The Voracity Effect
Tornell, Aaron, and
Philip R. Lane. 1999. "The Voracity Effect."
American Economic Review,
The authors analyze an economy that lacks a strong legal-political institutional infrastructure and is populated by multiple powerful groups. Powerful groups dynamically interact via a fiscal process that effectively allows open access to the aggregate capital stock. In equilibrium, this leads to slow economic growth and a 'voracity effect,' by which a shock, such as a terms of trade windfall, perversely generates a more-than-proportionate increase in fiscal redistribution and reduces growth. The authors also show that a dilution in the concentration of power leads to faster growth and a less procyclical response to shocks.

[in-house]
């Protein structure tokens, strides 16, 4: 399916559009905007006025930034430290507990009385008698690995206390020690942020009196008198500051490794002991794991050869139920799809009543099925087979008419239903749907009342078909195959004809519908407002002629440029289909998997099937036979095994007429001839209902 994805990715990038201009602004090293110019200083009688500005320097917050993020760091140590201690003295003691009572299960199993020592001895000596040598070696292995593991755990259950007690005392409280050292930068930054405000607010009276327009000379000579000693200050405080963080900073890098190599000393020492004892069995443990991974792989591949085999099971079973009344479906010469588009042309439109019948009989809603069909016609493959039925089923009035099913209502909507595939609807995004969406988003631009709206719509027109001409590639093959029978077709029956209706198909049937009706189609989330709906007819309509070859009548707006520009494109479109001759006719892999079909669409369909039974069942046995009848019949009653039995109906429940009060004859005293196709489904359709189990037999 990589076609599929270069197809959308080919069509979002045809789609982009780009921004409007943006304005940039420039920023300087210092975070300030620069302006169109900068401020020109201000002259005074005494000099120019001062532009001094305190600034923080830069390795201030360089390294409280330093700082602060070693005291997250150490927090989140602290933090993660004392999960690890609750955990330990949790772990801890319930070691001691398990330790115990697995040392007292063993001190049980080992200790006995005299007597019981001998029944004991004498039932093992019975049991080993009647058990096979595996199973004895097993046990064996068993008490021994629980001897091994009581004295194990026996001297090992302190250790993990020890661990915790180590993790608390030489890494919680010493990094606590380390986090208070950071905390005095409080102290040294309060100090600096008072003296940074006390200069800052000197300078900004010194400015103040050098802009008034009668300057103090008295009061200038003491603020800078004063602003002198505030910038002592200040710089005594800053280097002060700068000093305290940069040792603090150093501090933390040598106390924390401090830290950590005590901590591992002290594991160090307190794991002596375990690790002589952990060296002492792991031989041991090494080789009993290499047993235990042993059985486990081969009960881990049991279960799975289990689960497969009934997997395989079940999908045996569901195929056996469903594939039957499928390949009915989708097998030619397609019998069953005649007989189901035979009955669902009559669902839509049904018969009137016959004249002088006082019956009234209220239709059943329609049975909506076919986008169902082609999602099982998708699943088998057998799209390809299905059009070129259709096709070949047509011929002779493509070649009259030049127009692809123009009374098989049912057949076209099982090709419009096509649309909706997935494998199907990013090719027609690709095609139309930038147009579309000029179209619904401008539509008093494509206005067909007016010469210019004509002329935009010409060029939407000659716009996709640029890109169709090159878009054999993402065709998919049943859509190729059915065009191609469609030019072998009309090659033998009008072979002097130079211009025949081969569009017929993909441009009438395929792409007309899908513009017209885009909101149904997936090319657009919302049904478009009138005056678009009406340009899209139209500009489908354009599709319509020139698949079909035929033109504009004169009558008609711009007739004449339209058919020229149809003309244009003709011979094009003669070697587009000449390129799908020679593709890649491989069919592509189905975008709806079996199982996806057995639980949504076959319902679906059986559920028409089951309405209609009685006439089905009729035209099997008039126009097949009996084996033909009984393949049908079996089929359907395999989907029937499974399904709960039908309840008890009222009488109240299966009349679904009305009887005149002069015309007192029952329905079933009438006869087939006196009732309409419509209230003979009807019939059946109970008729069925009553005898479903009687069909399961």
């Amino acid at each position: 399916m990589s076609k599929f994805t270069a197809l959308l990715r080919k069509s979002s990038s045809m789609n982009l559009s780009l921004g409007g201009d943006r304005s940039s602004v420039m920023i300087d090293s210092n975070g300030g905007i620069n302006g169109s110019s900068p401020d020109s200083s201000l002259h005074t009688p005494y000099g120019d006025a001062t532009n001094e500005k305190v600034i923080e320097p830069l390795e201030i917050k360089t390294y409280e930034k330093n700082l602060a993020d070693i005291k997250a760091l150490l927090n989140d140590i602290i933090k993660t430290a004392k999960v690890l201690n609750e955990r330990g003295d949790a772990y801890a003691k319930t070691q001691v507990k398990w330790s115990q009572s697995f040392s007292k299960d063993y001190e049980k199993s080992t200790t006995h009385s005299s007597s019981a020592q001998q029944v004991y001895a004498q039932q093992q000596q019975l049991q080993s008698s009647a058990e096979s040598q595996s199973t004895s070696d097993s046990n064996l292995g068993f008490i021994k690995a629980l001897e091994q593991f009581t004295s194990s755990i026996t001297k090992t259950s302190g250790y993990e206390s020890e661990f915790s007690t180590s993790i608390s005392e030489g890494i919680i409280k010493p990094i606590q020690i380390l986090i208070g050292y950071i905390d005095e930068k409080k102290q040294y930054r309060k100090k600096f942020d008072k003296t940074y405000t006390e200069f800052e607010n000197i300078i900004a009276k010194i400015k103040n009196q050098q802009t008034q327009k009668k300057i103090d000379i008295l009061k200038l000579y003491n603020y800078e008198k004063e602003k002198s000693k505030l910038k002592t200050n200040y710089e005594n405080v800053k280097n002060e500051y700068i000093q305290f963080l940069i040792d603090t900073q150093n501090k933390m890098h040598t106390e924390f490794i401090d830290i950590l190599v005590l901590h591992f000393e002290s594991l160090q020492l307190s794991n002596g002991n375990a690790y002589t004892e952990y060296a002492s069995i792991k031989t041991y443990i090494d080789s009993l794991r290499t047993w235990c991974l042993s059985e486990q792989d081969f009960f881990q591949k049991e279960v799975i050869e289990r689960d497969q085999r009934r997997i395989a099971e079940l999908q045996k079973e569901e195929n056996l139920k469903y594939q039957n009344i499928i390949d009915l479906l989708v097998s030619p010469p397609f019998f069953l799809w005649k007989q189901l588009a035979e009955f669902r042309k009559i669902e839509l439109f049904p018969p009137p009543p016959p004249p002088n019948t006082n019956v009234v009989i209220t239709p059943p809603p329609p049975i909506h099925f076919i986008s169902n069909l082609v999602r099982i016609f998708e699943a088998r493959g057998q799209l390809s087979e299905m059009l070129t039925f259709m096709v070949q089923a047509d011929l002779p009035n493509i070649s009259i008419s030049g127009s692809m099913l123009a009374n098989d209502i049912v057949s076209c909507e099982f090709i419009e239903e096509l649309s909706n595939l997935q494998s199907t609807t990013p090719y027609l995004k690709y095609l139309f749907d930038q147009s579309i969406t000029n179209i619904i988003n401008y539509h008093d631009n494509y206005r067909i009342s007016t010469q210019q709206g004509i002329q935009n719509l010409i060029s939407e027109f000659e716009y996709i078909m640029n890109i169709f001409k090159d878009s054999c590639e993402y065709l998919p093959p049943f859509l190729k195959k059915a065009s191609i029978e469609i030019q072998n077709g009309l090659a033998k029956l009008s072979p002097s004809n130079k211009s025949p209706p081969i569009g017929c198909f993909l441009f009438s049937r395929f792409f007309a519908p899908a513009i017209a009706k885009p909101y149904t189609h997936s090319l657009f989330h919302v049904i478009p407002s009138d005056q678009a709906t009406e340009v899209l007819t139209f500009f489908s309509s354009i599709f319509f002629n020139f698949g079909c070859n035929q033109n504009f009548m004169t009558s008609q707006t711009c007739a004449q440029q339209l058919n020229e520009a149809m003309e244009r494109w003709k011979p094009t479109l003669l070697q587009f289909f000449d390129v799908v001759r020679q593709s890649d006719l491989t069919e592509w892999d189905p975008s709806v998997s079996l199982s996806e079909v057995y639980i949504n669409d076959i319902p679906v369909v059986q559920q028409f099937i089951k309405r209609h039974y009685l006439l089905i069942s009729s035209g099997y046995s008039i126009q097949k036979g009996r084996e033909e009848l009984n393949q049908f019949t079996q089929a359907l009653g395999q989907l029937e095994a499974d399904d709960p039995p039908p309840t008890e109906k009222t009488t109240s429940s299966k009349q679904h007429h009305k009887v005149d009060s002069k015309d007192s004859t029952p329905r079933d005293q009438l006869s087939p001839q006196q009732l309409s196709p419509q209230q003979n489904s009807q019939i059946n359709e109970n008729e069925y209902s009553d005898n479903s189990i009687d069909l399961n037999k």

Article Full-Text Access
Tornell, Aaron (Harvard U and NBER)
Lane, Philip R. (Trinity College, Dublin and CEPR)
O17: Formal and Informal Sectors; Shadow Economy; Institutional Arrangements
F43: Economic Growth of Open Economies
O41: One, Two, and Multisector Growth Models